Love and scandal are the best sweeteners of tea. —Henry Fielding

25 May 2007

I Emailed This to a Friend Earlier and Then Thought I'd Post It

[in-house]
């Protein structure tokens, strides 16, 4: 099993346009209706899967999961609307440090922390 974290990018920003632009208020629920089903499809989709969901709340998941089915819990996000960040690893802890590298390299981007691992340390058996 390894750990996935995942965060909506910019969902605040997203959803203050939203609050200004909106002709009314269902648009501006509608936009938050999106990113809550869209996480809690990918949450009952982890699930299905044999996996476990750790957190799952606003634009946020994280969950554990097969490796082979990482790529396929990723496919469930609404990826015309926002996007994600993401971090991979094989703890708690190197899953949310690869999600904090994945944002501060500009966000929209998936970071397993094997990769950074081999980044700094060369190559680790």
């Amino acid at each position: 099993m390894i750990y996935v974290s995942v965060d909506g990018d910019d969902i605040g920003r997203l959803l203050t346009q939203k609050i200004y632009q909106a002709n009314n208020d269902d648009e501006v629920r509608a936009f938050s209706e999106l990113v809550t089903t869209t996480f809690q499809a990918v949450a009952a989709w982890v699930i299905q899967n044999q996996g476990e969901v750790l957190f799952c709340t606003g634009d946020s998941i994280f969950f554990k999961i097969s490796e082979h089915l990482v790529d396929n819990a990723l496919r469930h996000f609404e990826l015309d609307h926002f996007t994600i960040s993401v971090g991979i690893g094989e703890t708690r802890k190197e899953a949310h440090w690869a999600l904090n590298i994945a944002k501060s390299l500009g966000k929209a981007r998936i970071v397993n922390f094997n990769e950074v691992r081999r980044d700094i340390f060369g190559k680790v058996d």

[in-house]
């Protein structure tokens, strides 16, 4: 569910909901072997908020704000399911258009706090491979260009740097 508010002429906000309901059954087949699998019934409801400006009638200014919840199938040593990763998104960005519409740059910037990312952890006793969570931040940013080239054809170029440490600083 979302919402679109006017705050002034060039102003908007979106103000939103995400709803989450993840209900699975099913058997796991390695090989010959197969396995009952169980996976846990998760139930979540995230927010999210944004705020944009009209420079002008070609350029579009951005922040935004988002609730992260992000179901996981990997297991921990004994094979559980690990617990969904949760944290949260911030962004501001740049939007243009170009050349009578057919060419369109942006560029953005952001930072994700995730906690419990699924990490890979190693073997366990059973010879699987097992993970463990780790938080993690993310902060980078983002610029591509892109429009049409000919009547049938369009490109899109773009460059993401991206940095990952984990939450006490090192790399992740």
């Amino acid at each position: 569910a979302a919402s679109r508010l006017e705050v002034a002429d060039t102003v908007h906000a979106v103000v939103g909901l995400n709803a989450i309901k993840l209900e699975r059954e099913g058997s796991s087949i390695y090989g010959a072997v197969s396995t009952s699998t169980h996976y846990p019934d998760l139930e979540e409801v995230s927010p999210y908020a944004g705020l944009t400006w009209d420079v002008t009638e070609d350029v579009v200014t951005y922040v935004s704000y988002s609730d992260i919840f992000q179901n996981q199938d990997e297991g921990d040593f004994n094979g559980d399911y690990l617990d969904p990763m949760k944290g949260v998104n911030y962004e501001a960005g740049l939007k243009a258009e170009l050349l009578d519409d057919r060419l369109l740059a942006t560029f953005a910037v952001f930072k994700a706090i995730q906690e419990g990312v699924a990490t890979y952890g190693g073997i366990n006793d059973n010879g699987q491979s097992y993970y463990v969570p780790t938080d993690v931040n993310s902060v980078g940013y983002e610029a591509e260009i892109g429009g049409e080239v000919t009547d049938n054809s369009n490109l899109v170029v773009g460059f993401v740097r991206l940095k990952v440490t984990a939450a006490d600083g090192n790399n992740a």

Things come to me at different times and I feel certain connections with them based on that. And of course we come to things in an order, right? We come to things in the order in which we come to them (or they to us). So, for instance, I don't know Leaves of Grass at all, but I've been reading books that refer to Whitman vaguely, elliptically, and then over the last three days I read Michael Cunningham's Specimen Days which revolves all around Whitman and his lasting impact. I didn't recognize all of it, but it resounds in my memory, like echoes of something I should know better, or know better than I think I know. I know without knowing, maybe. I read a line today in the book "Unscrew the locks from doors! / Unscrew the doors themselves from their jambs!" and I recognized it as Ginsberg. At least I thought it was Ginsberg. I looked it up. It's Whitman, but Ginsberg had used it as the epigraph for Howl. So language resounds in different ways at different times... according to the order we come to them. Oh yes, and Michael Cunningam writes like Virginia Woolf. Not just like her, but he follows certain of her tropes. He uses her devices sometimes. I see them as I read him. And late in the book he used the word "roil." Cunningham taught me that word. He must use that word five or six times in Flesh and Blood and I figured out its meaning as I read the book. That word and "inchoate." I might have had to look up "inchoate." But in Specimen Days he doesn't use the word "roil" until very late in the book, and when he did I thought "oh, there it is." And then the author seems familiar. I feel his affection for Woolf, and I think of my own. It's a little like community. It's the best word I can think of for it, anyway. Our contextualizing of material becomes broader, richer, as we get older.

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